Back-Saving Tips for Chronic Lower Back Pain
Can I Help My Own Back?
Yes! If you have chronic, mild to moderate, lower back pain, aching, or stiffness, you may be able to improve your lower back by incorporating the tips below into your daily life.
What is chronic, mild to moderate, lower back pain?
- Duration of the pain is over three months.
- The ache or pain is mostly mild to moderate with episodes of more severe pain.
- Pain can increase or decrease depending upon activities.
- Pain doesn’t usually interfere with work or day-to-day activities.
- Typically, rest and lying down relieve the pain.
- Pain in hips, groin, and/or legs can accompany lower back pain.
If you’re experiencing any of the symptoms above, consider incorporating the following Back Tips into your daily life. See for yourself if your focused effort can make a difference.
PAIN MEANS STOP!
Please be careful. If any exercise, activity, or body position increases your pain, stop immediately. Always use your common sense and listen to your body’s signals, such as pain. When it comes to lower back pain, the “no pain, no gain” slogan is NOT applicable.
**CAUTION: If you have acute, constant, incapacitating lower back pain, DO NOT proceed with the back tips below. They are not for you. Call your doctor of chiropractic or MD now. You need help. Certain exercises, movements, and positions may worsen your condition.**
Take Care of Your Back, and It Will Take Care of You.
Just ten minutes a day of abdominal exercises can make all the difference. If you do them first thing in the morning, then the busy-ness of your day won’t get in the way.
Exercising the most important muscle in your body, your heart, pumps nutrient- and oxygen-rich blood to every cell, tissue, and organ in your body, including lower back cells and tissues. All the cells and tissues in your lower back and surrounding areas reap the healing benefit of a good blood supply promoted by exercise.
Walking is a convenient cardiovascular exercise. Just put on a pair of sneakers and go! At first, walk a short distance, even ten minutes, to see if it increases your back pain. Gradually, increase the time. Following through with your commitment to exercise every day can help strengthen and stabilize your lower back, decreasing your pain.
And when you don’t think you have time to exercise, remember:
“Exercise doesn’t take time, it gives you time when it counts – at the end of your life.” – Dr. Leslie Martin
- Exercise routine. Exercise at the same time every day. Make it a habit, just another part of your day, like eating, sleeping, and working.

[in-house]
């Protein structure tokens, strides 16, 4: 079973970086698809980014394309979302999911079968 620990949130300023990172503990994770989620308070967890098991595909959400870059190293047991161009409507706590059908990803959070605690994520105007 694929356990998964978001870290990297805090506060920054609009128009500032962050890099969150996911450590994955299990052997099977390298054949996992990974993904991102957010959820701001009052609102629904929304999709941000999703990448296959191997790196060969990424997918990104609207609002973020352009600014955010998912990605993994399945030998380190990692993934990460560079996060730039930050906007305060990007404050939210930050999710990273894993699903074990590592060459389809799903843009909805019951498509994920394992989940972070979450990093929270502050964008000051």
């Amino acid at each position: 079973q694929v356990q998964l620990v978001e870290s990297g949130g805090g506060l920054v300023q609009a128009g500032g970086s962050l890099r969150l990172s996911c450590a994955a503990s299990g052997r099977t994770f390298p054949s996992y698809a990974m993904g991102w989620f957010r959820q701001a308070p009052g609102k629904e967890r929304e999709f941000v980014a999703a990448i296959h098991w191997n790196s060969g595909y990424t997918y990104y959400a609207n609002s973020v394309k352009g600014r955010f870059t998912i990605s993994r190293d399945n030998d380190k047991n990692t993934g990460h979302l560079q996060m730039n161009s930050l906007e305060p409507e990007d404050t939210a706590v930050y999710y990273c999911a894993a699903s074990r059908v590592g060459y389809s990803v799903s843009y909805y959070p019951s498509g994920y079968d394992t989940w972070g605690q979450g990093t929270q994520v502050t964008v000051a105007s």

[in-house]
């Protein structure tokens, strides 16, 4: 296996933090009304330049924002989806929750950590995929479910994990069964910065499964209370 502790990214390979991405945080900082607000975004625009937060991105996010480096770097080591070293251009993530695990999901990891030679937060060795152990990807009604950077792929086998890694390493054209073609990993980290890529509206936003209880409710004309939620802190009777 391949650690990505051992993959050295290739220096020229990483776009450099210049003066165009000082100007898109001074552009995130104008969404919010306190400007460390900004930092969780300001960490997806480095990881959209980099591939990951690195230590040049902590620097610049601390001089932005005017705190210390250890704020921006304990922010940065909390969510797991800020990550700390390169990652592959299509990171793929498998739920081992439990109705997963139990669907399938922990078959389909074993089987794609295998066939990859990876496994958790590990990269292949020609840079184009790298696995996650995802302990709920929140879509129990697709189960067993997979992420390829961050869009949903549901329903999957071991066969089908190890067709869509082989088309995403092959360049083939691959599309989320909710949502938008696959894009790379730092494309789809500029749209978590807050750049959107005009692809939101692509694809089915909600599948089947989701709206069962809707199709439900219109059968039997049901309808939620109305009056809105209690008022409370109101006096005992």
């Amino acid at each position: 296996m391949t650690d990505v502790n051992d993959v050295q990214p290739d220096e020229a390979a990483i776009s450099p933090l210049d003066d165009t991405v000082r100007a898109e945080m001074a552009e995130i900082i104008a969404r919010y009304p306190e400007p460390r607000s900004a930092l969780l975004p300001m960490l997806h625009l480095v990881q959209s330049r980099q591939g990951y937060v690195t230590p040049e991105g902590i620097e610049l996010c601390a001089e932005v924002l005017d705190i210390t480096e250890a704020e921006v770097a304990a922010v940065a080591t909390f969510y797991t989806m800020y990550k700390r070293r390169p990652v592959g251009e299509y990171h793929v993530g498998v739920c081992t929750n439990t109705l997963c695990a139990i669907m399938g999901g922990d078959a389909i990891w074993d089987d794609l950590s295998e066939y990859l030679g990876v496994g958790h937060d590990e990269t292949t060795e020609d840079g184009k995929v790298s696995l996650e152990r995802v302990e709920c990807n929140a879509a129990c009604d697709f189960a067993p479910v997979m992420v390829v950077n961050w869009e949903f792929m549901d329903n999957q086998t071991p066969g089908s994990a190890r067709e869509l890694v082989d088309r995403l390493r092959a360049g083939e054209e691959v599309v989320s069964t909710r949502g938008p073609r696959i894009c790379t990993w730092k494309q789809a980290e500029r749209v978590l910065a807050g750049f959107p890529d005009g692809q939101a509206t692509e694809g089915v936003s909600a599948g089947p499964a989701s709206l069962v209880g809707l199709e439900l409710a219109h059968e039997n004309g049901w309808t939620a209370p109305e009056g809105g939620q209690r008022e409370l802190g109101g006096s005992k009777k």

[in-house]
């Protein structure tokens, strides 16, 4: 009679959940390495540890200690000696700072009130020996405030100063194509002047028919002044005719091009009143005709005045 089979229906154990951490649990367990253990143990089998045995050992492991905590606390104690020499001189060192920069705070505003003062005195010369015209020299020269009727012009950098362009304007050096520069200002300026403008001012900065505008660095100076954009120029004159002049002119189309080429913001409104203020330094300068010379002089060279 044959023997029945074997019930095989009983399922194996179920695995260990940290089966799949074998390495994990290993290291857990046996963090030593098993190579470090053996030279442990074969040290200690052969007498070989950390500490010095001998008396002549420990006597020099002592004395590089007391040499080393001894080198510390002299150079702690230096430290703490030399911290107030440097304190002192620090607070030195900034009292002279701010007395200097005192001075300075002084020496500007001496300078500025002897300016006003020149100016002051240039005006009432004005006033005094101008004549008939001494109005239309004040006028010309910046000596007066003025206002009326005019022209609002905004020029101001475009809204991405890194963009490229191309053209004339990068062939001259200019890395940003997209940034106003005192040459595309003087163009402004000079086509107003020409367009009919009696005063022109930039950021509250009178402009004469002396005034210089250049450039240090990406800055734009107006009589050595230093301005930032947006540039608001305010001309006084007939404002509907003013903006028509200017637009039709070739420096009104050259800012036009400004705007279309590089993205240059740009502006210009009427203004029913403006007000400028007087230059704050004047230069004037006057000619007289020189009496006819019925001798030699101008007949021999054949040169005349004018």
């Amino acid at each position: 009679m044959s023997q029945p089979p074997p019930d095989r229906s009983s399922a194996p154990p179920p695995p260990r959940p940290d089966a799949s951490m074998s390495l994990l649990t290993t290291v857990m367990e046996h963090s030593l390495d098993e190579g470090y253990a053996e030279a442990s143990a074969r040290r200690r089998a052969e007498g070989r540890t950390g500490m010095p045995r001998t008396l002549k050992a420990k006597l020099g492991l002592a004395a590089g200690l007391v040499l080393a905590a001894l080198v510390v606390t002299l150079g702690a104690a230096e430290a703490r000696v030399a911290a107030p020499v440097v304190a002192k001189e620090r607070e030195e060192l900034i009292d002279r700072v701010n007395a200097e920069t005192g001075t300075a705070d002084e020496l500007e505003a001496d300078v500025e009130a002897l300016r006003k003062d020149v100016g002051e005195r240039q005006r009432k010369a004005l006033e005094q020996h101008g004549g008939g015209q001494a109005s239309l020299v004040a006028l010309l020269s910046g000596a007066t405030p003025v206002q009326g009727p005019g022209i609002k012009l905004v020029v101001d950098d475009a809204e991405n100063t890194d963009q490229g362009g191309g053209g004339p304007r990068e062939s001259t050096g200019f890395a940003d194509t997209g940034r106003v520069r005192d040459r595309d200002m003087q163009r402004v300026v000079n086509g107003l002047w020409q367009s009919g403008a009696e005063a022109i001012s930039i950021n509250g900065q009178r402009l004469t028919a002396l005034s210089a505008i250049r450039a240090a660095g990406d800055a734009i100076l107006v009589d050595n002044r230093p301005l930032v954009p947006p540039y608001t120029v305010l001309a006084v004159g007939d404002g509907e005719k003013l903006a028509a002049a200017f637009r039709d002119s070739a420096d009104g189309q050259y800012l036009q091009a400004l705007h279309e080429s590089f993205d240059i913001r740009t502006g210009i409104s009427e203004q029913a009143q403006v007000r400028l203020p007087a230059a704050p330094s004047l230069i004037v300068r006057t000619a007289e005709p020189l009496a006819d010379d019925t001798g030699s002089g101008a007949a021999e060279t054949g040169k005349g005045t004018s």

- “I hate to exercise.” If this sounds like you, find an exercise or a group of exercises that you “hate the least.” When you start noticing the rewards from daily exercise, maybe you will learn to at least tolerate it—for the sake of your lower back, heart, and your health.
- Exercise buddy. An exercise buddy can help make exercise more fun. You can hold each other accountable and cheer each other on!
- Off Track. When (not if) you get off track, no big deal. Just hop back on track. It takes many years to stay in the daily exercise groove. And remember, “The only slip up is to give up.” – Dr. Leslie Martin
Your body, including your back, heals while you sleep. Furthermore, by lying down, you are getting your body weight off your lower back, also critical for your lower back pain to get better. Sleep on your side or back. If more comfortable, put a pillow between or underneath your knees. Avoid sleeping on your stomach.
During the day, take advantage of a moment or two to rest your lower back. For instance, if your young children are playing quietly in the living room, lie down on your couch. In the evening, instead of relaxing in a recliner, lie on the couch. Whenever you can, get your weight completely off your lower back.
If your back is supporting too much weight, it’s more difficult, but not impossible, for your back to get better and stay better. Daily abdominal and cardio exercise can help. Begin thinking about the foods and drinks you’re consuming. If they are high in calories and low in nutrients, then gradually transition to eating more foods that are calorie-low and nutrient-rich—fresh fruits and vegetables.
“Get the most nutrition for your calorie buck—fresh fruits and vegetables.” – Dr. Leslie Martin
Speaking of nutrition, your tissues and cells require good nutrition to heal and stay healthy, including those in your back. If you fill up on nutrient-dense, calorie-low fresh fruits and vegetables, then you will not have as much room in your stomach to eat those high-calorie food faves, devoid of nutrition.
“Fill up on the best-for-you foods first.” – Dr. Leslie Martin
Your Lower Back Protection “M.O.”
Be Aware of Your Lower Back and Protect It!
- Don’t sit too long.
- Don’t stand too long.
- Don’t bend and lift heavy objects. Use your knees and legs. Get someone to help you.
- Don’t bend, twist, and lift. That’s a huge lower back killer. Stand square to the object so you don’t have to twist.
- Don’t reach and twist.
- Avoid any position, activity, or exercise that increases the pain.
- Avoid work that increases the pain. If an activity or work cannot be avoided, take every opportunity to lie down and rest your lower back. Whenever possible, get in the best possible positions to protect your back.
AND, of course, exercise your back, heart, and body! Work, as hard as it is, is not exercise. It’s work! Unlike exercise, work tends, over time, to wear you down, not build you up.
Be Back Conscious at ALL times!
The most effective way to help eliminate or manage chronic, lower back pain, is to team up with your doctor of chiropractic. Often it takes a focused, committed team to beat the back-pain beast. Doc Martin would love to be invited to be part of your team.
Talk to Doc Martin Today.
“You are the master of your own choices and either the beneficiary of or the slave
to the consequences.” – Dr Leslie Martin